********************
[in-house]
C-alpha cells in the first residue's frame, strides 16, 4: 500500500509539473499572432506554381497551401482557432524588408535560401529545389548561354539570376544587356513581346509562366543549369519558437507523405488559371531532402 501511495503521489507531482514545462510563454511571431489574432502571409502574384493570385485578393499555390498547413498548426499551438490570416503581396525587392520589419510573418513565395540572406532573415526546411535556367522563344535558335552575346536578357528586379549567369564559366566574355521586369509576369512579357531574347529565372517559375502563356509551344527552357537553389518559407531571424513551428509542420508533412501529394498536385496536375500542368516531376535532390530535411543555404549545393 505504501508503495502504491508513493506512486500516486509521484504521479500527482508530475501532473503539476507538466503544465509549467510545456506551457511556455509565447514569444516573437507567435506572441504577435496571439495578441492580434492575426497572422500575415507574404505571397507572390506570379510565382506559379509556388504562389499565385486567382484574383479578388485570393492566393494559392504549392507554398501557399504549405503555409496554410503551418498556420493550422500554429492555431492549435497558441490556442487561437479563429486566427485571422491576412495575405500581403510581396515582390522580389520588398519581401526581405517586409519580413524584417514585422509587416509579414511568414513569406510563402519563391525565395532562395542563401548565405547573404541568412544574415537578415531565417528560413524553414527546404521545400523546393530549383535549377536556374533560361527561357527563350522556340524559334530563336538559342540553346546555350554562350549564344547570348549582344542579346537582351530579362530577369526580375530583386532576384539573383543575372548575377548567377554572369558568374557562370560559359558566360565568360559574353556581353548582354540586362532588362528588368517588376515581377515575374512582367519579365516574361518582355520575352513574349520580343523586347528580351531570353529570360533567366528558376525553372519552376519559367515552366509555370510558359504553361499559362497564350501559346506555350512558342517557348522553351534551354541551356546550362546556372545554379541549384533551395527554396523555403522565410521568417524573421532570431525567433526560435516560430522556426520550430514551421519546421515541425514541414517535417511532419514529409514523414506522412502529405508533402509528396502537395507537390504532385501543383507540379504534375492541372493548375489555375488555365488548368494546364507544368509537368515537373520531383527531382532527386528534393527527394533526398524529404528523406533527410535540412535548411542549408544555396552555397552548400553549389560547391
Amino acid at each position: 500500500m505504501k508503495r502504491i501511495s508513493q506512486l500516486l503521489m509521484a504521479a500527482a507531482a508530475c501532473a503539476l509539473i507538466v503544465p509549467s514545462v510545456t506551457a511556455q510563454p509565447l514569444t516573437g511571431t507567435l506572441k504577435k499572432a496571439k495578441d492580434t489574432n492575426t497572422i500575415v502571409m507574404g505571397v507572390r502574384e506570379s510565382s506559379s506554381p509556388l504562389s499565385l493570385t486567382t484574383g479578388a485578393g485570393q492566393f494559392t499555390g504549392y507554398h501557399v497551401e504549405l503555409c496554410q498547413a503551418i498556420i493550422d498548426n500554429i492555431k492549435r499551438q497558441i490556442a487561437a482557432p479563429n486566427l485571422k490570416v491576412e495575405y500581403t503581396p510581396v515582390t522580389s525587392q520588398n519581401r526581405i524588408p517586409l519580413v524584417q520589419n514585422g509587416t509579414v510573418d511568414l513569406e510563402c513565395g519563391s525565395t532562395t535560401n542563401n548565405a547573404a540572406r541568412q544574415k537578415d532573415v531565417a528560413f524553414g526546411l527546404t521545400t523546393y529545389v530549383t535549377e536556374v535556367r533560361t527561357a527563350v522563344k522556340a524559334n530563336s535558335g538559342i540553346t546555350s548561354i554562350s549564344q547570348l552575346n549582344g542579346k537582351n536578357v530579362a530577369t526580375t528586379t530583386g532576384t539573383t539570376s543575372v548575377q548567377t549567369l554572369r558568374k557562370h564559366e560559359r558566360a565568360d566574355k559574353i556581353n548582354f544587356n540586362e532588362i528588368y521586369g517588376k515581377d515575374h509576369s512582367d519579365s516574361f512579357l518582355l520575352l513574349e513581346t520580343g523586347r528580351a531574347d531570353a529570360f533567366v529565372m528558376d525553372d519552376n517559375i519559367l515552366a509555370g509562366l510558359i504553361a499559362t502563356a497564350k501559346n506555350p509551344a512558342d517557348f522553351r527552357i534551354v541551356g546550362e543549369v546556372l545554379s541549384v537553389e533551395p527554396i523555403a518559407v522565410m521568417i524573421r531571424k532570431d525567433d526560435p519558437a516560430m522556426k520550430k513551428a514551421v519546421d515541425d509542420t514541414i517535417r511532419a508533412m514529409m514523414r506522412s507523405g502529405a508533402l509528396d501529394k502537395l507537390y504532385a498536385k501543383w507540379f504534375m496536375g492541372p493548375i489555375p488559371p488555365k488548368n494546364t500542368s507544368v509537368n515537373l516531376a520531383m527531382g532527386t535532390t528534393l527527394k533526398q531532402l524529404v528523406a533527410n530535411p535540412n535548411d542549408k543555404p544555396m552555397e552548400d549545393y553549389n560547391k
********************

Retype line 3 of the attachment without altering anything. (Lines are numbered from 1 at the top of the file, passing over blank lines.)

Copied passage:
Amino acid at each position: 500500500m505504501k508503495r502504491i501511495s508513493q506512486l500516486l503521489m509521484a504521479a500527482a507531482a508530475c501532473a503539476l509539473i507538466v503544465p509549467s514545462v510545456t506551457a511556455q510563454p509565447l514569444t516573437g511571431t507567435l506572441k504577435k499572432a496571439k495578441d492580434t489574432n492575426t497572422i500575415v502571409m507574404g505571397v507572390r502574384e506570379s510565382s506559379s506554381p509556388l504562389s499565385l493570385t486567382t484574383g479578388a485578393g485570393q492566393f494559392t499555390g504549392y507554398h501557399v497551401e504549405l503555409c496554410q498547413a503551418i498556420i493550422d498548426n500554429i492555431k492549435r499551438q497558441i490556442a487561437a482557432p479563429n486566427l485571422k490570416v491576412e495575405y500581403t503581396p510581396v515582390t522580389s525587392q520588398n519581401r526581405i524588408p517586409l519580413v524584417q520589419n514585422g509587416t509579414v510573418d511568414l513569406e510563402c513565395g519563391s525565395t532562395t535560401n542563401n548565405a547573404a540572406r541568412q544574415k537578415d532573415v531565417a528560413f524553414g526546411l527546404t521545400t523546393y529545389v530549383t535549377e536556374v535556367r533560361t527561357a527563350v522563344k522556340a524559334n530563336s535558335g538559342i540553346t546555350s548561354i554562350s549564344q547570348l552575346n549582344g542579346k537582351n536578357v530579362a530577369t526580375t528586379t530583386g532576384t539573383t539570376s543575372v548575377q548567377t549567369l554572369r558568374k557562370h564559366e560559359r558566360a565568360d566574355k559574353i556581353n548582354f544587356n540586362e532588362i528588368y521586369g517588376k515581377d515575374h509576369s512582367d519579365s516574361f512579357l518582355l520575352l513574349e513581346t520580343g523586347r528580351a531574347d531570353a529570360f533567366v529565372m528558376d525553372d519552376n517559375i519559367l515552366a509555370g509562366l510558359i504553361a499559362t502563356a497564350k501559346n506555350p509551344a512558342d517557348f522553351r527552357i534551354v541551356g546550362e543549369v546556372l545554379s541549384v537553389e533551395p527554396i523555403a518559407v522565410m521568417i524573421r531571424k532570431d525567433d526560435p519558437a516560430m522556426k520550430k513551428a514551421v519546421d515541425d509542420t514541414i517535417r511532419a508533412m514529409m514523414r506522412s507523405g502529405a508533402l509528396d501529394k502537395l507537390y504532385a498536385k501543383w507540379f504534375m496536375g492541372p493548375i489555375p488559371p488555365k488548368n494546364t500542368s507544368v509537368n515537373l516531376a520531383m527531382g532527386t535532390t528534393l527527394k533526398q531532402l524529404v528523406a533527410n530535411p535540412n535548411d542549408k543555404p544555396m552555397e552548400d549545393y553549389n560547391k